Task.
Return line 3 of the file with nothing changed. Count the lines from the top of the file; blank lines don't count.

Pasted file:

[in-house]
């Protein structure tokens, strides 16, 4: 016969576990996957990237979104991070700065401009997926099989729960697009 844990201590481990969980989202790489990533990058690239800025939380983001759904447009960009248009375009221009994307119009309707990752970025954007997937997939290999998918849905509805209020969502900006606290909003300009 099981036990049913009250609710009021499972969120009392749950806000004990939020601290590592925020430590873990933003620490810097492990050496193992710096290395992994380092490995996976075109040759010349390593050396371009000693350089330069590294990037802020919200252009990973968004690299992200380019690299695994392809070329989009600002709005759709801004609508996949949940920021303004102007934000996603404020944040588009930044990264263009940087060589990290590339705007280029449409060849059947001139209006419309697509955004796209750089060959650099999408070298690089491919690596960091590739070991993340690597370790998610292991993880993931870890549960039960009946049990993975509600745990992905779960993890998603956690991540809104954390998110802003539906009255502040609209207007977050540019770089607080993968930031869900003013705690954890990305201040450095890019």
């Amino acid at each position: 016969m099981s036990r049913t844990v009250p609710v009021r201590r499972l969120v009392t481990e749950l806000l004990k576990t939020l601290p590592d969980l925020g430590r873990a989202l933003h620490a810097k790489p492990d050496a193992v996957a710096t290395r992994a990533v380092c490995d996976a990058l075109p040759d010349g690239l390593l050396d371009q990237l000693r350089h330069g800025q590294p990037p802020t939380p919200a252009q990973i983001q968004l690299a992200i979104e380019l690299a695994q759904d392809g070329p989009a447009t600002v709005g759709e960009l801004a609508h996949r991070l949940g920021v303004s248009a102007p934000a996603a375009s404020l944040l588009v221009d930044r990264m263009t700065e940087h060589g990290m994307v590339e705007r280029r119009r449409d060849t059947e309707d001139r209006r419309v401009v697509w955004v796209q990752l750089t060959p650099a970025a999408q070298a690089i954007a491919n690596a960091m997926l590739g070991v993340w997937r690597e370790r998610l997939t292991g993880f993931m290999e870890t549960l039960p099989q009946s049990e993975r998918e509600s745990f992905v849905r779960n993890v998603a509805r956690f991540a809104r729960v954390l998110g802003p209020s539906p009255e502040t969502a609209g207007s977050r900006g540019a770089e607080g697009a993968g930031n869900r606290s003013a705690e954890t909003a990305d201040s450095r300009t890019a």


């Amino acid at each position: 016969m099981s036990r049913t844990v009250p609710v009021r201590r499972l969120v009392t481990e749950l806000l004990k576990t939020l601290p590592d969980l925020g430590r873990a989202l933003h620490a810097k790489p492990d050496a193992v996957a710096t290395r992994a990533v380092c490995d996976a990058l075109p040759d010349g690239l390593l050396d371009q990237l000693r350089h330069g800025q590294p990037p802020t939380p919200a252009q990973i983001q968004l690299a992200i979104e380019l690299a695994q759904d392809g070329p989009a447009t600002v709005g759709e960009l801004a609508h996949r991070l949940g920021v303004s248009a102007p934000a996603a375009s404020l944040l588009v221009d930044r990264m263009t700065e940087h060589g990290m994307v590339e705007r280029r119009r449409d060849t059947e309707d001139r209006r419309v401009v697509w955004v796209q990752l750089t060959p650099a970025a999408q070298a690089i954007a491919n690596a960091m997926l590739g070991v993340w997937r690597e370790r998610l997939t292991g993880f993931m290999e870890t549960l039960p099989q009946s049990e993975r998918e509600s745990f992905v849905r779960n993890v998603a509805r956690f991540a809104r729960v954390l998110g802003p209020s539906p009255e502040t969502a609209g207007s977050r900006g540019a770089e607080g697009a993968g930031n869900r606290s003013a705690e954890t909003a990305d201040s450095r300009t890019a």